Sociocultural relevance of the bottle gourd and selected species of Cucurbitaceae family in West Africa

Journal of Medicinal Plants for Economic Development

Field Value
Title Sociocultural relevance of the bottle gourd and selected species of Cucurbitaceae family in West Africa
Creator Fajinmi, Olufunke O. Olarewaju, Olaoluwa O. Arthur, Georgina D. Coopoosamy, Roger M. Naidoo, Kuben
Subject African culture; calabash; fluted pumpkin; plant products; musical instruments African cultureAfrican culture; Cucurbitaceae species, bottle gourd, musical instruments; calabash; fluted pumpkin; plant products; musical instruments; calabash
Description Background: Since time immemorial, humans have devised means to improvise for survival on the planet earth. The environment has been the source of materials for manufacturing objects that have supported human existence. These materials include plants (plant parts and by-products) such as the Cucurbitaceae species.Aim: To discuss bottle gourd and some selected species of Cucurbitaceae in relation to the history, sociocultural and spiritual lives of the West African people.Methodology: A literature search was conducted on electronic databases such as Google Scholar, Google Books, Scopus, and Web of Science. The search was performed using several terms and free text words, combining them in an appropriate manner. The authors further set inclusion and exclusion criteria to screen for relevant articles.Results and discussion: Plants play crucial roles in the global economic, social, cultural, and spiritual stability. Several plant families have especially played a fundamental role(s) in the spiritual and cultural ceremonies, and history of many tribes and communities in Africa. This is because entertainment tools such as rattles, drums, harps, and lutes used during most of these ceremonies are often by-products of plants. This study revealed that Cucurbitaceae family is a spectacular class of plants with such roles. Traditional musical instruments derived from bottle gourd, Telfairia occidentalis and Momordica charantia, form an integral part of the history, spiritual and sociocultural life of some West African communities.Conclusion: The history of some tribes in West Africa is linked to specific Cucurbitaceae species.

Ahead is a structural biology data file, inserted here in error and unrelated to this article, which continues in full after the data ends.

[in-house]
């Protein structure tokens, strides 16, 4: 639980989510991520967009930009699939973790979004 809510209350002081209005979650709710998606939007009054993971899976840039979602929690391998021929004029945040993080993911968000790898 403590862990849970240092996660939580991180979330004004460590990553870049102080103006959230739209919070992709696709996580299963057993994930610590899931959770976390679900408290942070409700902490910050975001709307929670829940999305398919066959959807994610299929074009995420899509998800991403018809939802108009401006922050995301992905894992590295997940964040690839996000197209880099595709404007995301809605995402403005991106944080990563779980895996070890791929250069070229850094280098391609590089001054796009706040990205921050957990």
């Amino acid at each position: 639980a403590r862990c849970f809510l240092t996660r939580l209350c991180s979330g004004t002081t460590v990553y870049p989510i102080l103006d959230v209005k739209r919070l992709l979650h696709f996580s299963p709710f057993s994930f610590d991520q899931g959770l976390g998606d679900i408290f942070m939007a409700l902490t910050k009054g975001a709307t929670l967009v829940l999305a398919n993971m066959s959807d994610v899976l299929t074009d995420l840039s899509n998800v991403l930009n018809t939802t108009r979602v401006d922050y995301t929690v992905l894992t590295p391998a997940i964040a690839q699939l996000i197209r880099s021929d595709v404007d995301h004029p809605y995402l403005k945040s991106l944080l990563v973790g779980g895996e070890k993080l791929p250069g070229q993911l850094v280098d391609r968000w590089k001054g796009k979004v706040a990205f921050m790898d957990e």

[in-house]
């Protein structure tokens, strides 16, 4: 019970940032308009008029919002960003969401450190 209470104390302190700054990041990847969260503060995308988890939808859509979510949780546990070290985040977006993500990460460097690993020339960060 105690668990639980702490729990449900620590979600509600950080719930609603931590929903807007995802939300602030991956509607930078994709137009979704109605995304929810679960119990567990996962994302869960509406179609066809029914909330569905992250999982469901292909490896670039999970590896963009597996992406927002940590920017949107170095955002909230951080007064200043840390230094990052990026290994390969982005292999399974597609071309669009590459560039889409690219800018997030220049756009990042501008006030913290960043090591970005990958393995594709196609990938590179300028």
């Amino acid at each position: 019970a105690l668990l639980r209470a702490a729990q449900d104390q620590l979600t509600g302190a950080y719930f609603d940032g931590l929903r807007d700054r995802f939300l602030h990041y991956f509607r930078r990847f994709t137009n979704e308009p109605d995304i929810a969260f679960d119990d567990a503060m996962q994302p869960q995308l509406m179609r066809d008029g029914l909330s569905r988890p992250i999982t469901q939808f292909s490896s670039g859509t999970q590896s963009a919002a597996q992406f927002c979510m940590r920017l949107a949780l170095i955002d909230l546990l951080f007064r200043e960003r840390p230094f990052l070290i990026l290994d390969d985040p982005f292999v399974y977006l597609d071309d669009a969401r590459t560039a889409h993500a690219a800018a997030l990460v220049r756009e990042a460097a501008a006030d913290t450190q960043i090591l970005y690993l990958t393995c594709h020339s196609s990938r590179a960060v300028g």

Publisher AOSIS Publishing
Contributor Mangosuthu University of Technology
Date 2022-07-22
Type info:eu-repo/semantics/article info:eu-repo/semantics/publishedVersion — Review
Format text/html application/epub+zip text/xml application/pdf
Identifier 10.4102/jomped.v6i1.139
Source Journal of Medicinal Plants for Economic Development; Vol 6, No 1 (2022); 10 pages 2616-4809 2519-559X
Language eng
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Coverage Africa; West Africa; Nigeria 1959-2018 —
Rights Copyright (c) 2022 Olufunke O. Fajinmi, Olaoluwa O. Olarewaju, Georgina D. Arthur, Roger M. Coopoosamy, Kuben Naidoo